I checked my TFSA account and noticed something was worth celebrating yesterday.
I finally broke $100,000 in TFSA, aka Tax Free Saving Account. I have seen more and more people breaking $100,000 mark lately so I am very glad it happened to me as well. It was about time baby!
Average annual return of 14.97%. With that annual returns, I would double the money every 5 years.
Considering total accumulated TFSA contribution limit as of 2018 taxation year is $57,500, close to $43,000 is the gain I earned in TFSA account over the years. That $43,000 is 100% mine. It is not taxable. I give nothing to the government. Just like many of you, I always get hit with the least tax efficient employment income tax before I even touch my hard earned money so this is one of my most powerful weapon against the taxman. That sweet little $43,000 non taxable gain will compound itself day after day and whatever gain it will generate over the years down the road won’t be taxable. Just thinking about it, I feel younger!
Here is how much you could/can contribute in TFSA
2015- $10,000 (Harper doubled the limit in 2015)
2016- $5,500 (Mr. Socksman put it back to $5,500 in 2016)
Total accumulated contribution limit of $57,500. Yup. That’s a sweet little contribution room that will give little guys like us something that has been long forgotten ‘Hope’
So go get it while it lasts.
Maybe I can share some of my tips of breaking $100,000 in TFSA.
If this random pathetic Korean immigrant who barely spoke an English word 10 years ago can do it, you… who are intelligently sexier than me can do it with minimum effort.
Here we go…
1. Maximize TFSA contribution ASAP!
I was still a student in 2009 and did not contribute in TFSA until later years. Then I understood the power of compounding and TFSA sometime around 2012-2013. Ever since, I maximized TFSA limit every January, the moment contribution limit was reset so that I could take advantage of the tax free nature of investment returns as early as possible. Based on the 2017 Stats Canada report, only 1.2 million of Canadian’s maximized their contribution room in 2017. I think we can certainly do better than that… Aren’t I right?
2. Do not get mislead by its name Tax Free Saving Account
You can buy whatever you want in TFSA account- savings, GIC, bonds, preferred shares, ETFs, mutual funds and common shares and all gains you make within the account is tax free. Sadly many people are getting misled by stinky politicians who named the account as ‘Tax Free Saving Account’ instead of ‘Tax Free Investing Account’. I would never understand people who put safe stuff such as saving accounts and GICs in TFSA. All gains you make in TFSA are tax free. Why would you limit the potential of TFSA and compromise yourself for a mere 0.1%- 1% of return? Sky is the limit in TFSA.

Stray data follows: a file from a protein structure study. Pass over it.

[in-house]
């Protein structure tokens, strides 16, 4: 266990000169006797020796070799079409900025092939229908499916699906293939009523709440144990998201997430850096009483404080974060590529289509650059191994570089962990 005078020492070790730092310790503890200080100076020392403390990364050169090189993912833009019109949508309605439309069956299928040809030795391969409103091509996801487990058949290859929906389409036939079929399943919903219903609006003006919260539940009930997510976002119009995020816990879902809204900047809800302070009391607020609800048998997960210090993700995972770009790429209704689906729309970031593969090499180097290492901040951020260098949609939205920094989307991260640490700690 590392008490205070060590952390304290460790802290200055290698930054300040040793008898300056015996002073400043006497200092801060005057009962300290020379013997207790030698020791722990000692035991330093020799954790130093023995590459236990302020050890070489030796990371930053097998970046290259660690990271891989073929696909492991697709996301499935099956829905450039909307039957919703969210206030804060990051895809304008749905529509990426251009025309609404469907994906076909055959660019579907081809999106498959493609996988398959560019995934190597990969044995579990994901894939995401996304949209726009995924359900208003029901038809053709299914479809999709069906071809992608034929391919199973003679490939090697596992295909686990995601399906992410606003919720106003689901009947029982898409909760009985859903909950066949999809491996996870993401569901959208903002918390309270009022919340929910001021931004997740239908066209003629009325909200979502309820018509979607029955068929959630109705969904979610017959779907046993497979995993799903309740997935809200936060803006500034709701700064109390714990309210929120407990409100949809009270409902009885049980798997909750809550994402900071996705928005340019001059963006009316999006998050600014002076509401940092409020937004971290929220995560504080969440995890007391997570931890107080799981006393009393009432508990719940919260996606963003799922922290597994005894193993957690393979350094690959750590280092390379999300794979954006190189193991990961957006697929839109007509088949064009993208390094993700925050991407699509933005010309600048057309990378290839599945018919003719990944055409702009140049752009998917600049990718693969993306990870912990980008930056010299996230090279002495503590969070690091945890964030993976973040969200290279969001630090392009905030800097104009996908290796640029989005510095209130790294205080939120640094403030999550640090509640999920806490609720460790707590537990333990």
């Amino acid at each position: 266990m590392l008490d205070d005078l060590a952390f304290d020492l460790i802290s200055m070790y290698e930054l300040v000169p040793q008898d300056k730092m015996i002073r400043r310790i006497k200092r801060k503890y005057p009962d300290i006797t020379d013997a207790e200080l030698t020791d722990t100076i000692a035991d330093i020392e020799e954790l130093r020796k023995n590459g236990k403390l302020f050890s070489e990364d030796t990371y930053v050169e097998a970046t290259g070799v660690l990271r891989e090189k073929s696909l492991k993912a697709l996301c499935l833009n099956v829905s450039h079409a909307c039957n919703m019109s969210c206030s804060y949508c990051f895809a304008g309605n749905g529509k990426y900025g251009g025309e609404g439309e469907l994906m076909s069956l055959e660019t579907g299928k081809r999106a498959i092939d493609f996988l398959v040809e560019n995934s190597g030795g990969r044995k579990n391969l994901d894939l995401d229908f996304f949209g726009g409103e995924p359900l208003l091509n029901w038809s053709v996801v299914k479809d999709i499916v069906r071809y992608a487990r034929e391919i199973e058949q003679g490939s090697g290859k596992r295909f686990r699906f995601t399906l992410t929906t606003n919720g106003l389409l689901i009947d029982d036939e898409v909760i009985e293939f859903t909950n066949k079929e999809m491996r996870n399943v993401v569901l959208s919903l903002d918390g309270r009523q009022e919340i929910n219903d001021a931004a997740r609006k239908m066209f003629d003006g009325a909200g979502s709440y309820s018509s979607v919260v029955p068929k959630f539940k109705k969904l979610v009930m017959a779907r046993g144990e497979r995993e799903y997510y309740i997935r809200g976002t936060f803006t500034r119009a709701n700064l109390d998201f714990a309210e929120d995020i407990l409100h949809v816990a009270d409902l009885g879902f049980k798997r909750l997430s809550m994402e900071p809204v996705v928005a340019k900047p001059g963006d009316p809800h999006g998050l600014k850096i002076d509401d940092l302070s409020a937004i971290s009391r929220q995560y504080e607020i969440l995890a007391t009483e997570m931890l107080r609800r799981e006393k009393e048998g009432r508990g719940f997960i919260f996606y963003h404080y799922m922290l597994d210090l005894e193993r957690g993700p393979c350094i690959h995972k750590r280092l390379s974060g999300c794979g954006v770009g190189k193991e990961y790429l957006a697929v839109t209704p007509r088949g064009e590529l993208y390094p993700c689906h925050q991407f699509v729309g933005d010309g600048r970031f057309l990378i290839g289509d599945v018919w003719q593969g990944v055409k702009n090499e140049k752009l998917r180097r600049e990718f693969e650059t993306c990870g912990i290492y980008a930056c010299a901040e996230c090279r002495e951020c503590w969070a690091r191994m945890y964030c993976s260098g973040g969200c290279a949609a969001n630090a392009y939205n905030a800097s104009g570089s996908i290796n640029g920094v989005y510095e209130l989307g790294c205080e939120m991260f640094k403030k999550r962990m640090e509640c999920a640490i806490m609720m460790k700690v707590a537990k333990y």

3. Focus on quality of assets you buy in TFSA
I cannot emphasize this enough.
Do you want to gamble with TFSA account with Penny stocks and Cryptocurrency junk? You easily can and you may be able to make many times of your money but out of 1 winner there are 10 losers in this gambling. Even if you become the winner, you may get audited by CRA which has been hitting people with large gains and frequent trading. When that happens, the gains may get taxed as business income which is the highest taxable source of income.
For those who do not know what to buy in TFSA, read through my previous posts to learn more.
No one cares about your financial future than yourself. Again If I can do it, you can do it!
4. Learn from mistakes and polish your investing styles.
Life is all about learning something new. Isn’t it?
Mistakes will happen but as long as you learn your lessons and apply what you learned, you would get tremendous advantage and be better off for a long time.
Last 4-5 years, I refined my investing styles more than 5 times.
- First- Learned importance of saving money so I saved
- Second- Learned about mutual funds and so I invested all my savings in mutual funds
- Third- Learned about ETFs so I sold all of my mutual funds and bought Canadian and US ETFs
- Fourth- Learned about dividend growth investing so I sold all my ETFs and started buying dividend stocks.
- Fifth- Learned about value investing so I started buying value stocks on top of dividend stocks.
- Sixth- Learned about GARP (Growth At a Reasonable Price) investing style which I am quite happy with for the moment.
Since September 2014, my TFSA account returned close to 70% during constant refinement of my investing styles.
There is no perfect investing style. You just need to stick to whatever works for you.
I would recommend diversified ETFs if you are new to investing which Warren Buffett recommends as well.
Just stick to diversified and low cost ETFs and automate your saving and investing then you are all set.
5. Monitor, Save and Invest
Watch your eggs, get rid of weed, save and invest. Rinse and Repeat until you reach millions in TFSA 🙂
and as always, spend some time to learn what you are buying. Don’t trust anyone and that certainly includes myself and my pathetic blog until you are fully satisfied with what you are about to buy. 🙂
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Congratulations. My tfsa is about $78,000. Mostly popular canadian Reits and dividend stocks that ive been holding years. I can see why your tfsa performed much better. You hustle.
Yes I do!